(4) In the case of a contract for construction by special trade contractors, the concern will perform at least 25 percent of the cost of the contract with its own employees (not including the cost of materials).

10) Failure to submit SBA form 1790 Representative Report.

13CFR124.601 requires each Participant to submit a semi-annually a written report to its assigned BOS that includes a listing of any agents, representatives, attorneys, accountants, consultants and other parties (other than employees) receiving fees, commissions, or compensation of any kind to assist such Participant in obtaining or seeking to obtain a Federal contract. The listing must indicate the amount of compensation paid and a description of the activities performed for such compensation.

For more information on the 8(a)BD Program, including the 8(a) Annual Review or 8(a) Compliance Service, please visit www.cloveer.com or call 813-333-5800.

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15 8(a) Application Killers

Spending the time upfront to ensure that your firm meets all of the eligibility requirements for 8(a) Certification can save you countless hours of frustration, the expense of putting the application together incorrectly and the difference between obtaining formal 8(a) Certification or not.

Below are just 15 of the 8(a) Application “Killers”. These will immediately tell you whether you have an issue that may prevent you from qualifying for 8(a) Certification.

1. The applicant (51% of more owner) must be a US Citizen when they apply.

2. The applicant must devote full time to the business concern that is applying for 8(a) Certification when they apply. This means the applicant must work at least 40 hours per week in the business concern without any outside employment.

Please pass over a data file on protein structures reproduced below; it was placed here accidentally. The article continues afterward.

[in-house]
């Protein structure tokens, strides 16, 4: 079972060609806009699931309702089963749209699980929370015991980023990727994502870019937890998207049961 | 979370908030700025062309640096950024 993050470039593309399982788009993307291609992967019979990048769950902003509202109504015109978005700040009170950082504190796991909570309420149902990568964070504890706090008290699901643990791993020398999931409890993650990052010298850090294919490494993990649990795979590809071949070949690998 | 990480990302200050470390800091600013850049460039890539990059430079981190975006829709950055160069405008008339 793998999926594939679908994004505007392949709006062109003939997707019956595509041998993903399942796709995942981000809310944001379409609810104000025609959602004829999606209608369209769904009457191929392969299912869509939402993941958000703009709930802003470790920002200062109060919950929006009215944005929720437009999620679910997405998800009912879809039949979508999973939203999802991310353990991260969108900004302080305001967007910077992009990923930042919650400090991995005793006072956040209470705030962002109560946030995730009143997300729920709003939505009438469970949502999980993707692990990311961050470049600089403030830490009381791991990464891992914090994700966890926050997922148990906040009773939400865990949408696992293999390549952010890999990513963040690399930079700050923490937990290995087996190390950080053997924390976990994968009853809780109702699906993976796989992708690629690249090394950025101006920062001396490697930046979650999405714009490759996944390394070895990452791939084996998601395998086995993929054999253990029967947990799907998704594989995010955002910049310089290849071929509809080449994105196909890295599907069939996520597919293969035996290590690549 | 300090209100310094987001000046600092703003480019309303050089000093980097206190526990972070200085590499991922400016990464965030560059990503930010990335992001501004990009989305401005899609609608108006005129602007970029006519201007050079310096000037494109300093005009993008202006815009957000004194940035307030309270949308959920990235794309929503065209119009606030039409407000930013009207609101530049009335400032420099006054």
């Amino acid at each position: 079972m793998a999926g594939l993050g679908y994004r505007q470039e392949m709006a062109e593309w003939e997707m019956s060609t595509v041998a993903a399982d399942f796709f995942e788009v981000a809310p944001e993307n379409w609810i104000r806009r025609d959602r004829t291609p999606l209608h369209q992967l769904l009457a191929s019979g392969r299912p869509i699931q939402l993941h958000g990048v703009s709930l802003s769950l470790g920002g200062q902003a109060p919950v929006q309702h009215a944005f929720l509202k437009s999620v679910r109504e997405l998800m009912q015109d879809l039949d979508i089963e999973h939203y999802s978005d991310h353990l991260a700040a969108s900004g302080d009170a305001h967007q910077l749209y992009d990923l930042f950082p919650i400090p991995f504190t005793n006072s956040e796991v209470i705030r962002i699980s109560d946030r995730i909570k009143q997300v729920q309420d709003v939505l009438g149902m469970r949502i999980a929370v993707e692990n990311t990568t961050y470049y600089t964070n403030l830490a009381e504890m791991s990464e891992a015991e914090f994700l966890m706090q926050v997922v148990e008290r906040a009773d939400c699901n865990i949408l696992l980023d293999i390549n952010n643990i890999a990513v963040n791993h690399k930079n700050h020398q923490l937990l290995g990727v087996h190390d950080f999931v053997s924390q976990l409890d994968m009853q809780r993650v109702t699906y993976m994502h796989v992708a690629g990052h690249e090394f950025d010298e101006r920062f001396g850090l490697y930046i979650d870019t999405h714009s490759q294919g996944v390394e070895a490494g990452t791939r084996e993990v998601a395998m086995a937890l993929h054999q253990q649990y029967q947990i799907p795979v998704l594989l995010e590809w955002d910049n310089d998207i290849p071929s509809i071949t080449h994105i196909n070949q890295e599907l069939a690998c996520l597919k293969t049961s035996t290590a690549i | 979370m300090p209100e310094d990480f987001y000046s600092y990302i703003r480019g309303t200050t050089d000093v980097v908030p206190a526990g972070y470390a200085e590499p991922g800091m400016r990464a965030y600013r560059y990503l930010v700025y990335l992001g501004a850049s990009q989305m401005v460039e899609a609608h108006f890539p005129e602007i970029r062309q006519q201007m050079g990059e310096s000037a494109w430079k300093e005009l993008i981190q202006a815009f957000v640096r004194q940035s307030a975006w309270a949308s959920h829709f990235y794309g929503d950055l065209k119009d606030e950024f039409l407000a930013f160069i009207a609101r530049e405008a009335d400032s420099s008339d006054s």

3. The applicant must hold the highest management position within the business concern. Generally this is the CEO, President or Managing Member.

4. The applicant must be able to demonstrate that they are the highest compensated. Generally the SBA will deny your 8a application if you cannot demonstrate the applicant currently is the highest compensated or there is a very good reason why they have elected not to be.

5 The applicant must have an adjusted net worth of less than $250,000 at the time they apply. Adjusted net worth = Personal Assets – Personal liabilities – (Equity in primary residence + value of ownership interest in business concern + IRA/401(k) or Other Retirement Accounts subject to a penalty for early withdrawal). To determine if your adjusted net worth is lower than $250,000 use our adjusted net worth calculator.

6. The applicant’s AGI (Adjusted Gross Income) cannot be more than $250,000 averaged over the last three tax years.

7. The applicant must generally hold all licenses or professional certifications required to operate the business concern. If they do not, another equity owner cannot be the holder of the required licenses.

8. If the applicant has ownership in another business concern, other than the business concern that is applying for 8(a) Certification, the SBA may very well likely determine that you do not devote full time and therefore deny your 8(a) application. The only exception would be for ownership in an LLC for holding, managing and protecting real estate. There are ways to solve this issue and they vary depending on your unique condition.

9. The applicant cannot be on probation or parole. If the applicant has been arrested in the past it does not automatically deny them unless they were convicted of a specific crime. Having an arrest, regardless of how long ago, will severely delay the review of your 8a Application by at least 90 days.

10. The business concern must have been in business for 2 full years with evidence of reasonable revenues on its last two tax returns in the industry it is seeking 8(a) Certification for.  If it has not, you must seek a waiver and meet the 5 conditions set by the SBA to overcome this condition. Click here for detailed information on each of the 5 conditions.